Conflicting accounts, prior history raised following school board member’s arrest

Mattituck farmer Douglas Cooper in May, 2015, shortly before he was elected to an eighth term on the Mattituck-Cutchogue Board of Education. (Credit: Jen Nuzzo)

Mattituck farmer Douglas Cooper in May, 2015, shortly before he was elected to an eighth term on the Mattituck-Cutchogue Board of Education. (Credit: Jen Nuzzo, file)

Douglas Cooper said the number of cashbox thefts at his Mattituck farm stand had grown significantly in the summer of 1995.

“It got to the point where it wasn’t once a week,” he told The Suffolk Times in an article published on Aug. 3 of that year. “It was every day.” 

Fed up by the thefts, Mr. Cooper took matters into his own hands. First, he wired his cash box to flood lights, so that once opened, the thief would be scared away. When that didn’t stop the thefts from happening, he decided to instead stake out his own farm stand.

Standing behind a boat on his Breakwater Road property the evening of July 26, 1995, he watched as a teenage boy attempted to make off with the $10 to $15 he kept in the box overnight. As the youth attempted to run away, Mr. Cooper tied a rope around him and tied him to the boat. He then called police to report the theft and went back to his hiding place and watched — a Remington 12-gauge shotgun in hand — as a car with three teens inside approached his property.

“Freeze,” he shouted as he walked toward the car, whose driver, an 18-year-old Oakdale woman, tried to speed away.

That’s when Mr. Cooper opened fire, striking the car once in the rear quarter panel and again with a shot that blew out a rear tire.

Nearly 20 years to the day of this incident, Mr. Cooper, a longtime Mattituck-Cutchogue Board of Education member, is in the news again for another shooting incident that occurred on his property. This time, Southold Town police say he “shot in the direction of” a tenant on his Mattituck property Friday night.

Douglas Cooper Farms on Breakwater Road in Mattituck. (Credit: Grant Parpan)

Douglas Cooper Farms on Breakwater Road in Mattituck. (Credit: Grant Parpan)

Police said Mr. Cooper, who was processed and released on bail following his latest arrest, had been engaged in a rent dispute with the victim, who was not injured.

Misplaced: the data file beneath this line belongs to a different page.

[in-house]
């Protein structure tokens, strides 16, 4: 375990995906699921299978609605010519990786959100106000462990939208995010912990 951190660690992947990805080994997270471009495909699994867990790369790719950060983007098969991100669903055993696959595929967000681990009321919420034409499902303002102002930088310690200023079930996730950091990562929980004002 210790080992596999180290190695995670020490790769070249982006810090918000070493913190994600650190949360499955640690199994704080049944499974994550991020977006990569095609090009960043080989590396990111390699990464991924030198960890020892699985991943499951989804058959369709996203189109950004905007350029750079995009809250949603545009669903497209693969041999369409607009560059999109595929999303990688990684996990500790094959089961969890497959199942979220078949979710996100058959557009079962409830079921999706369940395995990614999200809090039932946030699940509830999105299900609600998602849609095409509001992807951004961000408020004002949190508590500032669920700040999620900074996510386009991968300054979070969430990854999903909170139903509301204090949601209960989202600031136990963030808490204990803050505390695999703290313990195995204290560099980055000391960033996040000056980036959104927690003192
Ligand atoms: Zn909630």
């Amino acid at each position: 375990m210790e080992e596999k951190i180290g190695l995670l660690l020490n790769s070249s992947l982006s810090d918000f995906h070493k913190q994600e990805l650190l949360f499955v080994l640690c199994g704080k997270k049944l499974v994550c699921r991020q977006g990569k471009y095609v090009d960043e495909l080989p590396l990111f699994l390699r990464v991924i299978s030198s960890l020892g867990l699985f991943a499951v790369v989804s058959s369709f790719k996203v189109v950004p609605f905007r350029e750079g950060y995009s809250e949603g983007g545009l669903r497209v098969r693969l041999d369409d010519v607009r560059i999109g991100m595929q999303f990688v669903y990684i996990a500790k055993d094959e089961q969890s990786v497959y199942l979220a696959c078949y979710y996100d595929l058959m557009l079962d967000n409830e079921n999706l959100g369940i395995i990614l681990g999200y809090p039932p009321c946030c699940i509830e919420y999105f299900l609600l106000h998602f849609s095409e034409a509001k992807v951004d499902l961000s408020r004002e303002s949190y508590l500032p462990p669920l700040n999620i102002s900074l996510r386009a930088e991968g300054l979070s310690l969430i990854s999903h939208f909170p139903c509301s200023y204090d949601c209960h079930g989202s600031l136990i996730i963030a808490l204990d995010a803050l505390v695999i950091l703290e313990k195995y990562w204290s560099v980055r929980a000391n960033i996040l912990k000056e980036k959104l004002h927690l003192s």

Mr. Cooper’s account of what happened Friday differed in the various media outlets that covered the story Saturday.

While he told a Suffolk Times reporter Saturday that he fired the gun but not at somebody, he told southoldlocal.com “no shot was fired.” According to a story published on newsday.com, he said he was shooting in the air to scare a deer. He repeated that claim when reached by telephone again Sunday evening.

“I was shooting to scare off some deer,” he told a Suffolk Times reporter.  “I did not and would not [shoot in the direction of my tenant].”

Mr. Cooper, who confirmed he has had “ongoing discussions” about rent with his tenant,  said police are saying he shot at his tenant because that’s what was stated in the complaints filed with police.

He was charged with misdemeanor menacing, reckless endangerment and criminal possession of a weapon.

Mr. Cooper’s latest arrest has led to some community residents stating in social media and on various websites that he should resign from his post on the board.

New Mattituck Board of Education president Laura Jens-Smith declined comment Sunday, saying she did not have enough information about the incident to comment.

Mr. Cooper has said he does not believe he needs to step down from the board, but that if someone did, in fact, do what he is accused of, that person should resign.

“I would think that if someone was shooting [at someone], then yes, I would agree with that,” he said.

Mr. Cooper, who also serves on Southold Town’s Agricultural Advisory Committee, was first elected to the school board in 1994.

The marks of the two shotgun blasts fired by Douglas Cooper at a car carrying four teens in 1995. (Credit: Judy Ahrens, The Suffolk Times)

The marks of the two shotgun blasts fired by Douglas Cooper at a car carrying four teens in 1995. (Credit: Judy Ahrens, The Suffolk Times)

This week’s arrest brought the past incident back into the spotlight, though Mr. Cooper said that incident was very different since it involved someone stealing from him and attempting to strike him with a car.

In the 1995 incident, he was charged with one felony count of first-degree reckless endangerment for shooting the gun at the car.

Local farmers and other community members rallied support for Mr. Cooper in 1995, even raising funds for his legal defense.

On Nov. 3, 1995, he was granted an adjournment in contemplation of dismissal. He was ordered to pay $2,000 in restitution to cover the damage to the car and, after six months without another arrest, the case was dropped.

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